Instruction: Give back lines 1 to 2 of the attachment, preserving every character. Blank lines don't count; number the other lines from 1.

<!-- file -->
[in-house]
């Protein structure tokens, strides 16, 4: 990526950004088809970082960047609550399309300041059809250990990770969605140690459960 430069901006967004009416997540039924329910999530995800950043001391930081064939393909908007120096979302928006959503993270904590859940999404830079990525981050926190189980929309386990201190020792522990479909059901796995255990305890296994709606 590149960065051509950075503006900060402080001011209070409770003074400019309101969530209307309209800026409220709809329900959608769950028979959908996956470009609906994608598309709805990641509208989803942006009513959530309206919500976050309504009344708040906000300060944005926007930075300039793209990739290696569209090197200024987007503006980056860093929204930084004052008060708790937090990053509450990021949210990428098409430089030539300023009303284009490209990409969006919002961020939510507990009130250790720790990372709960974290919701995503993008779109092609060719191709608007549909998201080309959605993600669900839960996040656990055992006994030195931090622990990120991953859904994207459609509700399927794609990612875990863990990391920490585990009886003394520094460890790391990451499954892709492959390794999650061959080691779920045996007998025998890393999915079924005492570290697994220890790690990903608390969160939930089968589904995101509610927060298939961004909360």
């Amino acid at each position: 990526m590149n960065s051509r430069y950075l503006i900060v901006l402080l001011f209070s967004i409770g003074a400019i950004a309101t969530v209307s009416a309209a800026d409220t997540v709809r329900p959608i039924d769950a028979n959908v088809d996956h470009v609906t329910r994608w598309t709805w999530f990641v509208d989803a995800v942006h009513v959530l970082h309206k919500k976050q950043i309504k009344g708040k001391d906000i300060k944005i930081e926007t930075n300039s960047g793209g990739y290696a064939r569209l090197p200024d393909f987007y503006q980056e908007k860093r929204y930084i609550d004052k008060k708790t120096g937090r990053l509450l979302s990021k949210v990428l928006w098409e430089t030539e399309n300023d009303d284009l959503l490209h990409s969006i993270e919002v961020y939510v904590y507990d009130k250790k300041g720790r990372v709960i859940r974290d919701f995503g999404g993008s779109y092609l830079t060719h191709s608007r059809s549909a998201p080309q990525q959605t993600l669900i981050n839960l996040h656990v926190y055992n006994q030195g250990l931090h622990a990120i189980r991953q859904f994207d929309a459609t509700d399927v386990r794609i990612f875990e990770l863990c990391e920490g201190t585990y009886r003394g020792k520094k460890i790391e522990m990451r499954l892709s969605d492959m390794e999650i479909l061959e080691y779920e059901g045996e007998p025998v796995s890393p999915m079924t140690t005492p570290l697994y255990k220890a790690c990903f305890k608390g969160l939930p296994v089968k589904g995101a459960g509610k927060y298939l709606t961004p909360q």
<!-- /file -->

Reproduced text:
[in-house]
């Protein structure tokens, strides 16, 4: 990526950004088809970082960047609550399309300041059809250990990770969605140690459960 430069901006967004009416997540039924329910999530995800950043001391930081064939393909908007120096979302928006959503993270904590859940999404830079990525981050926190189980929309386990201190020792522990479909059901796995255990305890296994709606 590149960065051509950075503006900060402080001011209070409770003074400019309101969530209307309209800026409220709809329900959608769950028979959908996956470009609906994608598309709805990641509208989803942006009513959530309206919500976050309504009344708040906000300060944005926007930075300039793209990739290696569209090197200024987007503006980056860093929204930084004052008060708790937090990053509450990021949210990428098409430089030539300023009303284009490209990409969006919002961020939510507990009130250790720790990372709960974290919701995503993008779109092609060719191709608007549909998201080309959605993600669900839960996040656990055992006994030195931090622990990120991953859904994207459609509700399927794609990612875990863990990391920490585990009886003394520094460890790391990451499954892709492959390794999650061959080691779920045996007998025998890393999915079924005492570290697994220890790690990903608390969160939930089968589904995101509610927060298939961004909360």